Drug dealer says he could sell freely in Hamilton thanks to cop payoff

A drug dealer testified that his $20,000 monthly payments to Hamilton police officer Craig Ruthowsky meant he and his associates could roam free and sell drugs in Hamilton without having to look over their shoulders.

Det. Const. Craig Ruthowsky faces charges including bribery and trafficking cocaine

Det. Const. Craig Ruthowsky of Hamilton police is facing several charges in Toronto Superior Court. The Crown alleges Ruthowsky was helping the criminals he was supposed to be prosecuting, in exchange for cash. (Adam Carter/CBC)

A drug dealer testified Thursday that his $20,000 monthly payments to Hamilton police officer Craig Ruthowsky meant he and his associates could roam free and sell drugs in Hamilton without having to look over their shoulders.

The dealer, who cannot be named because of a publication ban, returned to the witness box for the second day in a Toronto courtroom, providing more details about his alleged payments to the officer and what he got in return. 

He's the Crown's key witness in the case against the 17-year veteran of Hamilton police, who spent years in the guns and gangs unit.

"I would know when search warrants were happening, I would know who was informing on me," the witness said. "I was pretty much allowed to sell drugs. I would get pulled over by the police, I would hand the phone out the window, and Craig would talk to them."

Ruthowsky, 44, has pleaded not guilty in Superior Court in Toronto to charges of bribery, attempting to obstruct justice, trafficking cocaine, criminal breach of trust, and conspiring to traffic marijuana.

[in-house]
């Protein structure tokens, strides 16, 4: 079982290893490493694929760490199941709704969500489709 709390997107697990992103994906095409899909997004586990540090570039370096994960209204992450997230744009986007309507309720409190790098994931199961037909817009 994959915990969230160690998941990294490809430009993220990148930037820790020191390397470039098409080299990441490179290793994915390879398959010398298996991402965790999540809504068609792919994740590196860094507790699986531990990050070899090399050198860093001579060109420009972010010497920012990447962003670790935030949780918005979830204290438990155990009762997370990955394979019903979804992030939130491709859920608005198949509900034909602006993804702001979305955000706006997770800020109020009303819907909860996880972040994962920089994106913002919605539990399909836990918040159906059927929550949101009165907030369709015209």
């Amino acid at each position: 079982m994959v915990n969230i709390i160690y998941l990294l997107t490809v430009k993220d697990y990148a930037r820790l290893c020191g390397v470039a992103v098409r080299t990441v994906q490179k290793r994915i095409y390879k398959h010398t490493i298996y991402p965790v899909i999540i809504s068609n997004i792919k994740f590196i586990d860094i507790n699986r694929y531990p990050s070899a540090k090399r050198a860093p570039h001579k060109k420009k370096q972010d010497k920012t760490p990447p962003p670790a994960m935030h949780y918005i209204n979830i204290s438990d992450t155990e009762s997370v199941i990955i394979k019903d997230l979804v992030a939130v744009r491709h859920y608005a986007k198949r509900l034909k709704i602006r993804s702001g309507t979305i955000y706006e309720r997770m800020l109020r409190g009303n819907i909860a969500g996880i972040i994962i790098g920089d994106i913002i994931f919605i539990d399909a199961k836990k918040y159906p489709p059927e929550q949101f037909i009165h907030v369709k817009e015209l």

The dealer told the jury Thursday about the first time he met Ruthowsky, in the summer of 2011. Ruthowsky, court heard, was one of the officers who took part in a raid on the dealer's Caroline Street condo in downtown Hamilton, looking for drugs.

He said to bring the money with him the next time we meet.— Witness

After his arrest, Ruthowsky helped orchestrate the dealer's release on a promise to appear in court, after he turned over some guns to police, court heard.

The dealer testified that he thought he could make a deal with Ruthowsky for information — because he believed a friend once had a similar deal with the cop, and because he had $30,000 in his apartment at the time of his arrest, but was only booked with about $11,000, he testified.

"Someone stole the rest of it … [so] I knew already I could probably do this," he said.

Striking a deal

Det. Const. Craig Ruthowsky, right, is seen in this court sketch with his lawyer, Greg Lafontaine. (Pam Davies)

Days after the dealer was released, Ruthowsky contacted him to return some car keys that had been seized during the raid, court heard. That's when, the dealer says, he made his pitch to the cop, on behalf of himself and three others he worked with selling drugs.

"I told him I want the same arrangement as my friend before. He asked if I knew the price, I said, 'Yeah, but there's four of us," the dealer testified. "He said, 'There's four of you, you know the price, the next time I see you, bring it with you.'"

The dealer said he understood the "price" was $5,000 a person.

"He said to bring the money with him the next time we meet."